Ask the Expert: Tim Sitt on living healthy behind your desk
We all know sitting is the new smoking, but many of us continue to lead dangerously sedentary lifestyles. Luckily, it doesn’t take much to incorporate more movement into our workday. Author, personal trainer, and therapist Tim Sitt joined our Ask the Expert session on Tuesday to explain how to get moving more – even if you have a desk job. He also outlined the many benefits to exercising and stretching, including better focus, increased energy, and improved overall health. Tim is the author of Move or Die: How the sedentary life is killing us and how movement not exercise can save us. He teaches people and organizations to prioritize physical and mental health, and his ThinkMOVE program can benefit almost anyone living and working a typical sedentary culture.
Here are the highlights from our webchat with Tim. Please keep in mind all user participation is anonymous and confidential.
Making movement a habit
QUESTION — “I need some kind of reminder to get up and move. I find the hours pass so quickly that before I know it I have been sitting for 3 hours. What do you suggest?”
Tim Sitt — “It sounds like you’ll need an external trigger to help remind you to get up. There are apps for web browsers that have timers and notifications. You can simply use your timer on your phone. You can enlist help from your co-workers and agree that at 10am and 3pm you’ll do a stretch break together. You can also develop internal triggers such as every time you feel thirsty, you will get up walk to the water cooler and drink. Or every time the phone rings, you’ll get up. You can also use emotional states as a trigger: every time I feel stressed and overwhelmed, I know I need to take a movement break. Start with two strategies and add progressively.”
QUESTION — “We all know what we should be doing regarding exercise, healthy eating, etc. What tips do you have to break bad habits and prioritize wellness?”
Tim Sitt — “This a great point. Knowing is not enough. I would say the number one suggestion is to think about what you want to do as an important way of loving and caring for yourself. Imagine you are responsible for you, and you want to take care of yourself so you can live a long, healthy life and be there for others who you care for. Whenever people try to implement a healthy habit without addressing underlying negative attitudes towards self, it doesn’t work. Prioritize yourself and see that you are just as important as others.”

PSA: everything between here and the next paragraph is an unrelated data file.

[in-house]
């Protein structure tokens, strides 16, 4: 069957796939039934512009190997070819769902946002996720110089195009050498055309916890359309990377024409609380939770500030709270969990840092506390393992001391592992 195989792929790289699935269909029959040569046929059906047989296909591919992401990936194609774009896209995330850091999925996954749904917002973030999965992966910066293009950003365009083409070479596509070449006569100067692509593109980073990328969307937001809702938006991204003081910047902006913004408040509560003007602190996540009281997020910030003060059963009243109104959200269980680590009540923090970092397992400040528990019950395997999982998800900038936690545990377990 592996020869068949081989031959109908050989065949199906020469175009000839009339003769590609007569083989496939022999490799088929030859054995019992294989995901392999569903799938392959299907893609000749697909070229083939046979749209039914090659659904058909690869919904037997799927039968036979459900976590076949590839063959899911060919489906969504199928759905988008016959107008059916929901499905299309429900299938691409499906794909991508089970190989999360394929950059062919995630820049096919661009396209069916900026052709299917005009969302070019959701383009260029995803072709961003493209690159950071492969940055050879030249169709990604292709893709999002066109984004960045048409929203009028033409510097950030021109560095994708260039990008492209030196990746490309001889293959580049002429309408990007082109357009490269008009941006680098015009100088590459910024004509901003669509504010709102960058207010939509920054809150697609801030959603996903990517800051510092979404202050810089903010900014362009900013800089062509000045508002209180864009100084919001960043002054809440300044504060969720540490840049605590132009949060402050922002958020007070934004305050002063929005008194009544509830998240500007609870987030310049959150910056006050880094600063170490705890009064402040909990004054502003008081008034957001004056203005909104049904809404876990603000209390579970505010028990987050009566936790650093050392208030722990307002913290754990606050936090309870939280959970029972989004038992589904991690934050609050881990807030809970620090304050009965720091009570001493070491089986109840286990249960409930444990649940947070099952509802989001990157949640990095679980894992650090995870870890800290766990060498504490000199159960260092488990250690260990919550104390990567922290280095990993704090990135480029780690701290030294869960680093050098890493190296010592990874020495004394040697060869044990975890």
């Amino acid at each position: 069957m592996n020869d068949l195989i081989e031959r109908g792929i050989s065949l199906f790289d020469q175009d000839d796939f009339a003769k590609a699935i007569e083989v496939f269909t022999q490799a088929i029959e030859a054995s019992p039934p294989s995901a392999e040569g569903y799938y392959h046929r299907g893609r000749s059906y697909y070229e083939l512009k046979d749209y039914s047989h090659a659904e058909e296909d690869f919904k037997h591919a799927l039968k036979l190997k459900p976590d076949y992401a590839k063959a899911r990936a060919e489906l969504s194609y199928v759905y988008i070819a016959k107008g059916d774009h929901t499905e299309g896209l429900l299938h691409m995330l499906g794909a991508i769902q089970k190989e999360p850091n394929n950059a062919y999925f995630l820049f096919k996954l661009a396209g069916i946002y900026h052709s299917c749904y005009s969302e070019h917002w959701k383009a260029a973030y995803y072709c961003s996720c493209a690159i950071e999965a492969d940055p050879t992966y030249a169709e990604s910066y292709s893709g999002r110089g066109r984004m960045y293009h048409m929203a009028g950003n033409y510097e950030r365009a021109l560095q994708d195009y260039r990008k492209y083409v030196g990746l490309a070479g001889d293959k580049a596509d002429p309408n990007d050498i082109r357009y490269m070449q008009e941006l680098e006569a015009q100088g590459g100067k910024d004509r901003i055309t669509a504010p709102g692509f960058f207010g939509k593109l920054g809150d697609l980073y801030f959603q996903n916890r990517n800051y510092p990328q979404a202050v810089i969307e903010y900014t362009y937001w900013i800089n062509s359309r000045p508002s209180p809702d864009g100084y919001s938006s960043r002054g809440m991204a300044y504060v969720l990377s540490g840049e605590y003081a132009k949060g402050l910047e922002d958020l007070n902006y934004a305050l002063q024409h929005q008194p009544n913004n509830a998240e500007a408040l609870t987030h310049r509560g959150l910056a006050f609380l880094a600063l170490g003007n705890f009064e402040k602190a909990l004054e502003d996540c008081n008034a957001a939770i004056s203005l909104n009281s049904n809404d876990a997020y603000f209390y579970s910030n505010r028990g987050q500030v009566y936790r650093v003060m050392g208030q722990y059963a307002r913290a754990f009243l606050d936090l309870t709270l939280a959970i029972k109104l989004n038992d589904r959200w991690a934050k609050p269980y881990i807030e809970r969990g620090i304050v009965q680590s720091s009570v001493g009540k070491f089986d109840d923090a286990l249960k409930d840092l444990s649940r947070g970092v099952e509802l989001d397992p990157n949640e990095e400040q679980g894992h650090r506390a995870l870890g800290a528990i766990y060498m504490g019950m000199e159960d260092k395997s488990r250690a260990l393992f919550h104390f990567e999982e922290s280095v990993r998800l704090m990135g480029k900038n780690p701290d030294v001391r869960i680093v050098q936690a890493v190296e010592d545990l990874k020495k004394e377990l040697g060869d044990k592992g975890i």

Squeezing in exercise when space is limited
QUESTION — “I work in a call center environment. We don’t have sit/stand desks. We can’t do stretch breaks or group activities. What do you suggest?”
Tim Sitt — “That’s really too bad that there isn’t a culture of health and the ability to move your body freely. First, if possible, I would try to share some of the literature around the impact of sitting on health, and the positive benefits of movement on focus and work productivity. On your own, I have two suggestions: 1. The washroom is a space where you can incorporate some movement. 2. There are stealth moves you can do, such as stretching out your legs while sitting. Also tensing your legs while sitting can increase blood flow to the largest muscles in your body, your thighs. I know it’s very little, but something. Good luck!”
The link between physical wellness and mental health
QUESTION — “Maybe not everyone is like this, but I find I’m almost always in a better mood after stretching/exercising. Why is that?”
Tim Sitt — “Exercising and stretching do several important things: stretching helps relax and release tension that is built up over a day of work stress, sitting all day, etc. Exercise, anything that gets the heart pumping, helps stimulate all the major systems of the body: heart, digestive, respiratory, hormonal. Physical activity is part of normal maintenance of the body and helps the body process and replenish new cells. From a mood perspective, increased blood flow stimulates the prefrontal cortex, which is involved with focus, learning and creativity. Studies have shown exercise to be as effective as medication for depression and anxiety.”
Don’t miss our next Ask the Expert session!
If you weren’t able to catch our webchat with Tim Sitt, you can always sign into your LifeSpeak account to read the transcript. And be sure to log in March 20 at noon EST to chat with parenting expert Julie Freedman Smith. She’ll be answering questions about raising teens in a digital world. If you don’t have a LifeSpeak account, please have your HR team reach out to us.
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Also published on Medium.